but I have a place where they take them to me

 

(3)

 

and some other one to tate them a way   it only take me 35 minutes to dry them and just once a day is all that I have to dry them.  the first two week I had to work in the laundry, next four week I had to make  up beds in Vester Place.  We are having some cold wether now.  And the old boys says that the cold wether hasent come yet.  I sleep in the Dormatory  they are 14 beds in there.  and it is a cold place.  it is in the third story so we have plenty of fresh air.  I have gained 17 lbs since I have been here.

 

(4)

 

Tell ever body Hello for me.  and give them my best reguards. if you see any of my people tell them that I am just like I always was   I am going to write them this week at the last of the week. So I will ring off  tell ever body to write to me.

 

Your Cousin

Dola Wilson

 

excuse bad writing and mistakes.

The envelope containing this letter indicates that it was mailed from Miles City, Montana on January 10, 1913 at 10:00 AM  It was addressed to Tomy Ruppe at R# 9, Gaffney, SC.  A transcription will be found beneath the original letter.

          






Transcription of Dola Wilson Letter Jan. 1913

 

 

Miles City, Mont.

Jan. 9, 1913.

 

Dear Tomy;

 

Just rec’d you nice letter and was glad to hear from you.

Xmas day when I wrote you that card, I had a severe cold, and hadent eat anything for a day. Then was called to go to Marmarth N.D. and under the conditions I was in. I could not lay off, so I had to go just the same. I had nothing to say,

 

                                      -2-

nor nothing to write. I have just come in from Melstone, Mont., and am very tired as usual. I have quite a large engine now.* 7 ft. 6 in. drivecab. Fire –box 11 ft.long 4 ½ ft wide. So you can wonder how much coal that she will eat in 124 miles.

The weather is fierce here, although it is only zero, now, trying to snow.

Glad you had a good times in 1912.  Girls doesen’t  bother

                                     

                                      -3-

my mine anymore. Would been glad to been in Mnts. with you.  I hope Cousin Vada** is better by now. Tell Cousin John T***. I hope he will be in a good humor, when I get back to see you all again.

Hope you are in school and doing well.

Well I am still fireing yet and like it alright But it is a job to keep up steam now. I like this country fine in Summer, but it is to cold now.

 

                                      -4-

Tell my people that I am well as usual. How do you think you would like fireing on the road. You make very good money, but you earn it.

Tell your people hello for me, and give my reguards to all I know.

Guess I had better close as I am tired and sleepy. Hoping to hear from you soon.

 

Your Cousin,

Dola Wilson


The envelope of this letter is addressed to Tomy Ruppe at R #9, Gaffney, SC, postmarked July 15th, 1913 11pm, Miles City, Montana.  Transcription follows the written letter.




Transcription of Dola Wilson Letter July, 1913

 

 

                             Miles City, Mont.

                             July 15, 1913

 

Dear Tomy,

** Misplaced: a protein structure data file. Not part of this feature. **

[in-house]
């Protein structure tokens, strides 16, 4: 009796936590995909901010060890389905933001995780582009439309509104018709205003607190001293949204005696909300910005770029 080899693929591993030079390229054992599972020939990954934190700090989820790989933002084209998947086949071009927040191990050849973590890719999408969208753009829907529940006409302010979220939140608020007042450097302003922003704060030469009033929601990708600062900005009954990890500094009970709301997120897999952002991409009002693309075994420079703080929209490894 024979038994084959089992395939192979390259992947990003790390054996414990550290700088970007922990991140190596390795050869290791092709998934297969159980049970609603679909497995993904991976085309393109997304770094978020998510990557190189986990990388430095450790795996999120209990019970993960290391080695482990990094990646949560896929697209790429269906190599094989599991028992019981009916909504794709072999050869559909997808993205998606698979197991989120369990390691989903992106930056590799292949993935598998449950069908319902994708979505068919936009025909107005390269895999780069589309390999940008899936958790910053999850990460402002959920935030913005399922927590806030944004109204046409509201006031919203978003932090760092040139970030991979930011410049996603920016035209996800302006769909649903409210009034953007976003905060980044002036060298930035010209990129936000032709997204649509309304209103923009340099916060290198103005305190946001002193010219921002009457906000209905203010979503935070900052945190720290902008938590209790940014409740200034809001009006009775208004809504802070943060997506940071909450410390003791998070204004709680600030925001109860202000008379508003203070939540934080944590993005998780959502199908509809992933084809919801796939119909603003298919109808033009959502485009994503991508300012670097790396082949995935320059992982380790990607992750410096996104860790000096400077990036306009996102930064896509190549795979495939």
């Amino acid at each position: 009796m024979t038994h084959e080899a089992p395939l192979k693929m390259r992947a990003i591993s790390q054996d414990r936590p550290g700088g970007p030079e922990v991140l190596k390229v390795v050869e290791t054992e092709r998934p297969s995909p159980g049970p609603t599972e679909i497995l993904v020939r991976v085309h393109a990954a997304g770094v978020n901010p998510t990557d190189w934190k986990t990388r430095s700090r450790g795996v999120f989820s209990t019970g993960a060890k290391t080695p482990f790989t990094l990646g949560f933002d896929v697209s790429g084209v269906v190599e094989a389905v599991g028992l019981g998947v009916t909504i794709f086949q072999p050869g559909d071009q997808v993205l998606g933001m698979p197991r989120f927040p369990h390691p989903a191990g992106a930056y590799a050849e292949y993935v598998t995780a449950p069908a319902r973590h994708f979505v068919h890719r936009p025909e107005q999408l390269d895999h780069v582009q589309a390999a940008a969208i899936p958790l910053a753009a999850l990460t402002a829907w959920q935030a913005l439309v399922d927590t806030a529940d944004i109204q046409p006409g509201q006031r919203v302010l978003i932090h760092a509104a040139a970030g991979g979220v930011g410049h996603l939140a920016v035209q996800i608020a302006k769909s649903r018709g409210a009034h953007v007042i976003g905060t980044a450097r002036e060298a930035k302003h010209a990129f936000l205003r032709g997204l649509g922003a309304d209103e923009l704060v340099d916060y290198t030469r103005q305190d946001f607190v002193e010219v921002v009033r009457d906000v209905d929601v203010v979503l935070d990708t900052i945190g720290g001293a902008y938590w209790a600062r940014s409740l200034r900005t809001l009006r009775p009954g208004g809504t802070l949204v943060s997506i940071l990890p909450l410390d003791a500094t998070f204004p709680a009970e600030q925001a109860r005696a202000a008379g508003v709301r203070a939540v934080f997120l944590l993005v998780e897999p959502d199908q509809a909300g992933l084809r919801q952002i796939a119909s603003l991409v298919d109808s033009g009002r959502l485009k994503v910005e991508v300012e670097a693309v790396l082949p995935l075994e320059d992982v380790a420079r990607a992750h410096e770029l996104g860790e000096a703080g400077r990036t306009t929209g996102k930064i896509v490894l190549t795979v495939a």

Rec’d your letter and was glad to hear from you. Guess

you are about through work by now aun’t you?

Did you have a nice time the 4th of July? They had a

swell time here.

How is Cousin Vada and John Thomas getting along?

Do you every see Fitzhugh Ruppe. Tell

 

                                        -2-

 

him hello for me and ask him what is he doing for him self.

You must write me a long letter and tell me how you and

 your girls are getting along.

 

Give my reguards to all.

 

Your Cousin,

 

Dola Wilson


The envelope for this letter addressed to Thomas at Route #9, Gaffney, SC, and was postmarked Alder, Montana on August 11, 1915, three days after it was written. . It bears one 2 cent stamp.  Again, transcription follows the hand-written letter. 

 




Transcription of 08-08-1915 Letter from Dola Wilson from Alder, Montana

 

 

Alder, Mont.

8/8/15

 

Hello Tomy:

 

Rec’d your letter and sure glad to hear from you. You ask for my opinion about MontanaPeople’s opinions are different – One might boast the State while an other one would knock it.

They pay from  $40.00 to $50.00 per month for ranch work. Depending on what you know. Work in the City from $2.50 to $4.00 per day. Board 35 cents to 50 cents  per meal, room from $7.00 to $8.00 per month.  Ranch work is the best place to save money. They are two men for every man’s job in the West, now. A rancher will use five or six men in the

 

                                      =2= 

Summer where he will only keep one in the Winter.

Winter commence the middle of Oct. and last till the middle of Apr.  I don’t know where I could get you a job for this Winter.  My advice would be wait till next Apr.  If you cant milk, you had better learn and with both hands.  Also cooking, as you are where you have it to do sometimes.

A job on the Railroad is a thing of the past. They have all the men they need. I am trying to find me a job for this Winter.  I am driving a four horse team an a grader on the County road. Get $3.00 per day, taken an other persons place. He be back by Spt.

 

Write and tell me what you think.

Dola Wilson


Here is a photo of Dola Wilson's cousin, Thomas Ruppe, taken circa 1918 when he served in France during World War I.  Do see the Gaffney, South Carolina photo of Dola Wilson near the top of this page.  They do look somewhat similar.  After all, they were cousins.




(Photo courtesy of J. Lee Hunter.)

For the record, Thomas E. Ruppe's last address was at 408 Hetty Hill Street in Gaffney, South Carolina.  He was married to Lillian Sanders and lived to the age of 82, passing away at the Oteen, North Carolina VA hospital, near Asheville, North Carolina on May 16th, 1975, and is buried at Frederick Memorial Gardens.  As far as I know, after 1915, Thomas Ruppe had no further correspondence with his Cousin Dola, both having perhaps gone their separate ways, the distance being so great that it was inevitable.  But thank goodness, I accidentally came across Ruppe's letters, containing Dola's letters at a Charlotte, North Carolina fleamarket so many years ago, back during the mid-1990's.  (Maybe it wasn't accident...but fate.)  Genealogist J. Lee Hunter has informed me that the Wilson homeplace on Buck Shoals Road in Cherokee County, South Carolina recently burned down back in 2008, taking any possible Dola artifacts with it.  It was only recently that I even realized that any of Ruppe's letters had a Montana connection.  I just never know what I will find in a pile of old papers.  Truthfully, I tell people...that God helps me find this stuff.  Hopefully...the good people of Miles City, Montana will find this webpage as well. 

Just a small note here:  Many of the ephemeral artifacts found on this website are now, due to age, in the public domain and are from my private collection.  Items and quotes of a more recent vintage, that are used here in part for newsworthy commentary and/or educational purposes, are covered by the Fair Use Act of The US Copyright Office.  Thank you.